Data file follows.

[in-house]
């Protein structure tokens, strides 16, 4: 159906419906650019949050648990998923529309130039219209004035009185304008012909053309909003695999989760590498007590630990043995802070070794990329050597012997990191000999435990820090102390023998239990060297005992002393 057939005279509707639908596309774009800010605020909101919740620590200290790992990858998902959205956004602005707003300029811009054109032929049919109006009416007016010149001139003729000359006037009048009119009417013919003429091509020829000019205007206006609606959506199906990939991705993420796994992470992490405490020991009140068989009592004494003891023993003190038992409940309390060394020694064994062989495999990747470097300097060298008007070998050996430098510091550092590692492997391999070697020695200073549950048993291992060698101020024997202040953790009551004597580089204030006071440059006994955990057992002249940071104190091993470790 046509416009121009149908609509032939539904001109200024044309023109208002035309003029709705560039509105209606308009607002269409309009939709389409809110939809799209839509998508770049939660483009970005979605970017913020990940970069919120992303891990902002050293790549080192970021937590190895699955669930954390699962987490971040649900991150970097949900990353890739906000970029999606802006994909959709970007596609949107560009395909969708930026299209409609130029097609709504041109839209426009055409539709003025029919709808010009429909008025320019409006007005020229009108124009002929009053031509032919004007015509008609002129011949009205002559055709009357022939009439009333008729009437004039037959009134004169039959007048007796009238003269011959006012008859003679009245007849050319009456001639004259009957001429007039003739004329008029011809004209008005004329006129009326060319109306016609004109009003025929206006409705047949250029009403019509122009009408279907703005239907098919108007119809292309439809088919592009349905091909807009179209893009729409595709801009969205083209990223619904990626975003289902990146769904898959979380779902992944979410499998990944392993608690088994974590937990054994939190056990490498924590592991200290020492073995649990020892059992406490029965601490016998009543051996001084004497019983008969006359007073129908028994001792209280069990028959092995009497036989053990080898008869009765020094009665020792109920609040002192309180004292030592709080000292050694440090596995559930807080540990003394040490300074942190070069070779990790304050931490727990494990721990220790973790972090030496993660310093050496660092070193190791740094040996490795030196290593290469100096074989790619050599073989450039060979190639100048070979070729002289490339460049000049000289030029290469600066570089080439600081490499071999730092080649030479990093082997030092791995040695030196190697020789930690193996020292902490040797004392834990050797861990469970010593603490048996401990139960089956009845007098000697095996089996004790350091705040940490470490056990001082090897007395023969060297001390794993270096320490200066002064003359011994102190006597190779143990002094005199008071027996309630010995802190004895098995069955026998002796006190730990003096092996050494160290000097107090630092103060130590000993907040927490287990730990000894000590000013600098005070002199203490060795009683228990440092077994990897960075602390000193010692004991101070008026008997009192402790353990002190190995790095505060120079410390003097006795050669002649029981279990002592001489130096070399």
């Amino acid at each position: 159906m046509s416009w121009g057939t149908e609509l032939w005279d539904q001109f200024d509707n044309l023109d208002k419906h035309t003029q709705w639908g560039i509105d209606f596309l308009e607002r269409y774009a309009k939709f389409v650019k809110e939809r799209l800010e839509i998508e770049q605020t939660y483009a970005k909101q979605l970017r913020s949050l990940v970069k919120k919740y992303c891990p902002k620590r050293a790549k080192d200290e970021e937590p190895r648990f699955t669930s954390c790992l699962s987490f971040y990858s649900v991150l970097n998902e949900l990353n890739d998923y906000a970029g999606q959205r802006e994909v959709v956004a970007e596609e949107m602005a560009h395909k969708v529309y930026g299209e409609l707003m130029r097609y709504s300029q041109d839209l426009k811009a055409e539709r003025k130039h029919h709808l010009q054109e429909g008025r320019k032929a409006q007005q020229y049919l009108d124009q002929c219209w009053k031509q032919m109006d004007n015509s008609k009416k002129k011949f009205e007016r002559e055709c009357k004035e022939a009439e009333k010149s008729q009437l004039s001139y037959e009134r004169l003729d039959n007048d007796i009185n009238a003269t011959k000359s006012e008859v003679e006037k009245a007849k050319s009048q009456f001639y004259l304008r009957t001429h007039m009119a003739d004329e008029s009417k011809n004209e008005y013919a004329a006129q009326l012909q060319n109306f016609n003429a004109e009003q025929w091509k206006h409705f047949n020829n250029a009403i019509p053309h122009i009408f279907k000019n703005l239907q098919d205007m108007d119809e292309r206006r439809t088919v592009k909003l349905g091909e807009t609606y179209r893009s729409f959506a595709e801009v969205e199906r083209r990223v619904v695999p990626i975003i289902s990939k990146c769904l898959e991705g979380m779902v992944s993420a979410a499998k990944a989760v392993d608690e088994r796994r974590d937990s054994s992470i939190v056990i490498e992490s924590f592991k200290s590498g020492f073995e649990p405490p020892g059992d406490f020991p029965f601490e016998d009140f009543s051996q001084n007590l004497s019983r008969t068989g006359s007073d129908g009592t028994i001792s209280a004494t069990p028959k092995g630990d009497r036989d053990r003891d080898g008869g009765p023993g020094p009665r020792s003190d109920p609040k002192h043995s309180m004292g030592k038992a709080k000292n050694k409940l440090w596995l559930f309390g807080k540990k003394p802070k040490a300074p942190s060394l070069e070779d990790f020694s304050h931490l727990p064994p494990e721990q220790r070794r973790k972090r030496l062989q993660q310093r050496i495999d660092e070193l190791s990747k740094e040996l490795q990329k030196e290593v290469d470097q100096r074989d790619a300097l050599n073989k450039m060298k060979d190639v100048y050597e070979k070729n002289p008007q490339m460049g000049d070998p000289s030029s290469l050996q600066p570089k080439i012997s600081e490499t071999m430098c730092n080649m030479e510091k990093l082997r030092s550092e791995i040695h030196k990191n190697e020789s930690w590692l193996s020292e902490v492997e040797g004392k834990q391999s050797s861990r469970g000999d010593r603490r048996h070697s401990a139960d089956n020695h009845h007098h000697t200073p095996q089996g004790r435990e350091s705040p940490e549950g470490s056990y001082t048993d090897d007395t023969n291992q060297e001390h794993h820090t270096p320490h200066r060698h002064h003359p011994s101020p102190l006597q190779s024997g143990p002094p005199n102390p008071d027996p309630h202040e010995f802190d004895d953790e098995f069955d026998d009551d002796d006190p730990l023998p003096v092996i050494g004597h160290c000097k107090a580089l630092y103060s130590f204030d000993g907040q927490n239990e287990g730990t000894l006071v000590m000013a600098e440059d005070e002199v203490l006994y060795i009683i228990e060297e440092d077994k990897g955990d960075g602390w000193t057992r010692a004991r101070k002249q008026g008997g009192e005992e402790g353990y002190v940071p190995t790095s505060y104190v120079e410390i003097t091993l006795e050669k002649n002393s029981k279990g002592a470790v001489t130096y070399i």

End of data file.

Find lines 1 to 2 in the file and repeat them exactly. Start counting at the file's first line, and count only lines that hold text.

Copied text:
[in-house]
């Protein structure tokens, strides 16, 4: 159906419906650019949050648990998923529309130039219209004035009185304008012909053309909003695999989760590498007590630990043995802070070794990329050597012997990191000999435990820090102390023998239990060297005992002393 057939005279509707639908596309774009800010605020909101919740620590200290790992990858998902959205956004602005707003300029811009054109032929049919109006009416007016010149001139003729000359006037009048009119009417013919003429091509020829000019205007206006609606959506199906990939991705993420796994992470992490405490020991009140068989009592004494003891023993003190038992409940309390060394020694064994062989495999990747470097300097060298008007070998050996430098510091550092590692492997391999070697020695200073549950048993291992060698101020024997202040953790009551004597580089204030006071440059006994955990057992002249940071104190091993470790 046509416009121009149908609509032939539904001109200024044309023109208002035309003029709705560039509105209606308009607002269409309009939709389409809110939809799209839509998508770049939660483009970005979605970017913020990940970069919120992303891990902002050293790549080192970021937590190895699955669930954390699962987490971040649900991150970097949900990353890739906000970029999606802006994909959709970007596609949107560009395909969708930026299209409609130029097609709504041109839209426009055409539709003025029919709808010009429909008025320019409006007005020229009108124009002929009053031509032919004007015509008609002129011949009205002559055709009357022939009439009333008729009437004039037959009134004169039959007048007796009238003269011959006012008859003679009245007849050319009456001639004259009957001429007039003739004329008029011809004209008005004329006129009326060319109306016609004109009003025929206006409705047949250029009403019509122009009408279907703005239907098919108007119809292309439809088919592009349905091909807009179209893009729409595709801009969205083209990223619904990626975003289902990146769904898959979380779902992944979410499998990944392993608690088994974590937990054994939190056990490498924590592991200290020492073995649990020892059992406490029965601490016998009543051996001084004497019983008969006359007073129908028994001792209280069990028959092995009497036989053990080898008869009765020094009665020792109920609040002192309180004292030592709080000292050694440090596995559930807080540990003394040490300074942190070069070779990790304050931490727990494990721990220790973790972090030496993660310093050496660092070193190791740094040996490795030196290593290469100096074989790619050599073989450039060979190639100048070979070729002289490339460049000049000289030029290469600066570089080439600081490499071999730092080649030479990093082997030092791995040695030196190697020789930690193996020292902490040797004392834990050797861990469970010593603490048996401990139960089956009845007098000697095996089996004790350091705040940490470490056990001082090897007395023969060297001390794993270096320490200066002064003359011994102190006597190779143990002094005199008071027996309630010995802190004895098995069955026998002796006190730990003096092996050494160290000097107090630092103060130590000993907040927490287990730990000894000590000013600098005070002199203490060795009683228990440092077994990897960075602390000193010692004991101070008026008997009192402790353990002190190995790095505060120079410390003097006795050669002649029981279990002592001489130096070399």